Carl Armstrong has qualified for the 50-to-55 age group for the national triathlon championships next month in Kansas City. Armstrong will be one of 67 to compete in his age group. (Staff photo: Eric Kluth)
By Eric Butler: CNJ Correspondent
A Clovis science and physics teacher shares more in common with seven-time Tour de France winner Lance Armstrong than the same last name.
Carl Armstrong too enjoys pushing his body to the limit in a grueling sport that demands mental and physical stamina.
A science teacher at Clovis High School and a part-time physics instructor at Clovis Community College, the 50-year-old Armstrong has qualified for his age group for the national triathlon championships next month in Kansas City. He’ll be one of 67 people in the 50-to-55 age bracket who will compete on Aug. 13, out of 1,400 total participants.
Armstrong only took up triathlons recently.
Tom Martin, a friend of Armstrong’s, said he recruited him to a triathlon a couple of years ago.
“I would be the swimmer, someone else would be the runner and I tried to get Carl to be the cyclist and we would do (a triathlon) as a team,” Martin said. “After doing that for about half-a-season, Carl says, ‘You know what? I think I want to do all of them.’
“Interestingly enough, his swimming and running times have improved tremendously,” Martin said. “Now he’s a contender at every race he goes to.”
Armstrong grew up in the western New York town of Avoca, about 60 miles south of Rochester. After four years at the Air Force Academy, Armstrong received his commission in 1976 and served as a pilot in Las Vegas, England and Germany before moving to Cannon Air Force Base — where he retired in 1996.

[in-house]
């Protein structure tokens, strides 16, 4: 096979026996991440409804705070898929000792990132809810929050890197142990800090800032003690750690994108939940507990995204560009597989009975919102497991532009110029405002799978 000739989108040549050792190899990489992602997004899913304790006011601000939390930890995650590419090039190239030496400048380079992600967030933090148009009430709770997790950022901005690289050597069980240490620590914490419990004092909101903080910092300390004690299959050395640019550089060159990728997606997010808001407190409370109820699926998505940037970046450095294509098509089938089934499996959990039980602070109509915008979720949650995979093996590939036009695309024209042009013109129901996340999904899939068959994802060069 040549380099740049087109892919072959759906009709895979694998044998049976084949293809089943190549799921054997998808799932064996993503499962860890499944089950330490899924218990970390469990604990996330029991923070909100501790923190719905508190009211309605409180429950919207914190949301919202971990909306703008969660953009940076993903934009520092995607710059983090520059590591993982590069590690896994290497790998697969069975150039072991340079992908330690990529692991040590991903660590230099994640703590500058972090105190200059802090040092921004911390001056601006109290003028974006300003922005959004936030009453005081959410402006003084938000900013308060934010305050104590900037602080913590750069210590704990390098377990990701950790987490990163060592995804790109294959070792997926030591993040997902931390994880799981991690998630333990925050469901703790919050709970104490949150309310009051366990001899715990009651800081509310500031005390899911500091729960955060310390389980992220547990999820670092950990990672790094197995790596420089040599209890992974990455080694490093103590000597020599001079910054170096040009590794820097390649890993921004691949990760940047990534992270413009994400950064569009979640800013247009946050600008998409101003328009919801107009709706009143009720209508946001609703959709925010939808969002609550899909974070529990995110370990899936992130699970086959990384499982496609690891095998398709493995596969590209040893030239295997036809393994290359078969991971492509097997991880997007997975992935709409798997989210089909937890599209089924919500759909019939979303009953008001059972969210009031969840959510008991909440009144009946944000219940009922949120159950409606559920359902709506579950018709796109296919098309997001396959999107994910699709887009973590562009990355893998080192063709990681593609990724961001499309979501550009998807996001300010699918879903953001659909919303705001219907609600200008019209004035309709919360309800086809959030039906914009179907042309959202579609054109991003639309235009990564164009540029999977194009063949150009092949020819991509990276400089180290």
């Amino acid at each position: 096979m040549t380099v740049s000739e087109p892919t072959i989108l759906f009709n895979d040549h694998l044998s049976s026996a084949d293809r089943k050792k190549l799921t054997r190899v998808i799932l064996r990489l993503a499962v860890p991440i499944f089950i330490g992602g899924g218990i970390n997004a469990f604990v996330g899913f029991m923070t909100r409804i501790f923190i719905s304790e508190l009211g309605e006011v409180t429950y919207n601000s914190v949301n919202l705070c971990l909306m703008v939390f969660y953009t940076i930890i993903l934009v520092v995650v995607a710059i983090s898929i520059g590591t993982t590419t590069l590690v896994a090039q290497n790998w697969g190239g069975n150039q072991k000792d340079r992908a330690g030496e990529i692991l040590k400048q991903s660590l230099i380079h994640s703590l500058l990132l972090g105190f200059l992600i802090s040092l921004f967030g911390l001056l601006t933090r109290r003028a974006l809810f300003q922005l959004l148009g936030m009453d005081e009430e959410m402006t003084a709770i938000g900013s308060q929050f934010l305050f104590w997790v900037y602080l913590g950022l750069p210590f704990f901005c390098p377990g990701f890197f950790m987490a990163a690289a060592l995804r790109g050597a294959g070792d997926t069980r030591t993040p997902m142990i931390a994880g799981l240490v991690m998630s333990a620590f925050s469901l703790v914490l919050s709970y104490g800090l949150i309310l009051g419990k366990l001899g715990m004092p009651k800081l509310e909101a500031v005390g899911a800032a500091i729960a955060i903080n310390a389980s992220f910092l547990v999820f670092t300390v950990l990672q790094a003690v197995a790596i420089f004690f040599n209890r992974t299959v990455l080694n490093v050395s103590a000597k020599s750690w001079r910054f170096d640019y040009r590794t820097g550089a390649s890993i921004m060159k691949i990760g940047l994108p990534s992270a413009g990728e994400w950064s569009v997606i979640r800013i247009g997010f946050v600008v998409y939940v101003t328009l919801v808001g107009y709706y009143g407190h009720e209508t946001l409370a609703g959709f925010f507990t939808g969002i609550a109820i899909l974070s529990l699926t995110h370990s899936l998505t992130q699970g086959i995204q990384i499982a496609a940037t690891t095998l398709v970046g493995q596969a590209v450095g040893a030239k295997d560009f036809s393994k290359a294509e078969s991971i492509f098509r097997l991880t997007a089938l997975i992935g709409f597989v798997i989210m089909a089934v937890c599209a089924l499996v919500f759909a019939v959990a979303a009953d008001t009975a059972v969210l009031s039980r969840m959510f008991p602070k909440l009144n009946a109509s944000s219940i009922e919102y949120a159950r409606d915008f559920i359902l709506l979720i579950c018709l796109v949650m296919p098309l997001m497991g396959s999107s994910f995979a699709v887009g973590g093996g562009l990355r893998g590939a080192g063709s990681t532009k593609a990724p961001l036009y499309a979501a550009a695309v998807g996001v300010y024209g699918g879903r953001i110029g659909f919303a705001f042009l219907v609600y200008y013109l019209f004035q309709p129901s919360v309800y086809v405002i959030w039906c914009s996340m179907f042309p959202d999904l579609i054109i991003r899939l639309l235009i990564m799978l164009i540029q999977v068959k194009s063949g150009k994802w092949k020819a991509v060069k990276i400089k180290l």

“In high school, I ran track and I did a lot of cycling when not many people in New York state were cycling in a recreational manner back there in the early 70s,” Armstrong said. “When I was in the Air Force, I did a lot of bicycling and running. So that’s the background I had prior to the triathlon.”
Swimming was the one area where Armstrong was lacking in experience.
Though he’s dedicate himself to being a better swimmer, it’s still the aspect of triathlons he least enjoys.
“When you’re running or cycling, you have things to look at and can even have a conversation with someone while doing it,” Armstrong said. “You can’t do that with swimming. And when you train in swimming, if you get a little tired, you can stop and rest at the end of the pool.
“But that’s not possible in an actual competition, where you’re out in the middle of a lake or something,” he adds.
The primary motivation for Armstrong is “for fun” and a way to stay fit.
As a school teacher, the summer months have become the best opportunity to improve for Armstrong, who often bicycles 70 to 100 miles in an outing and runs a 14-mile loop every other week.
He recently participated in a half-Ironman competition in Lubbock and now has his sights set on a whole Ironman event — a grueling race consisting of a 2.4 mile swim, a 112-mile bike ride and a full marathon (26.2 miles).
At this point, training to run the marathon distance — something he’s never done — may be the biggest obstacle, especially in view of the more limited time he has during the school year.
“I’m hoping to get up to 20 miles by March,” said Armstrong, who already has signed up for an Ironman event schedule for April.
Though Armstrong knows his fastest days on a bicycle have come and gone, and that it’s inevitable the same will happen soon enough in running and swimming, he plans to continue competing as long as possible.
“I’ve played softball, golf and tennis. This is one of those life-long activities,” Armstrong said. “It’s not unusual to go to races and find people there who are in their early 80s. They don’t have to compete against guys like me and, in turn, I don’t have to worry about guys who are in their early 30s.”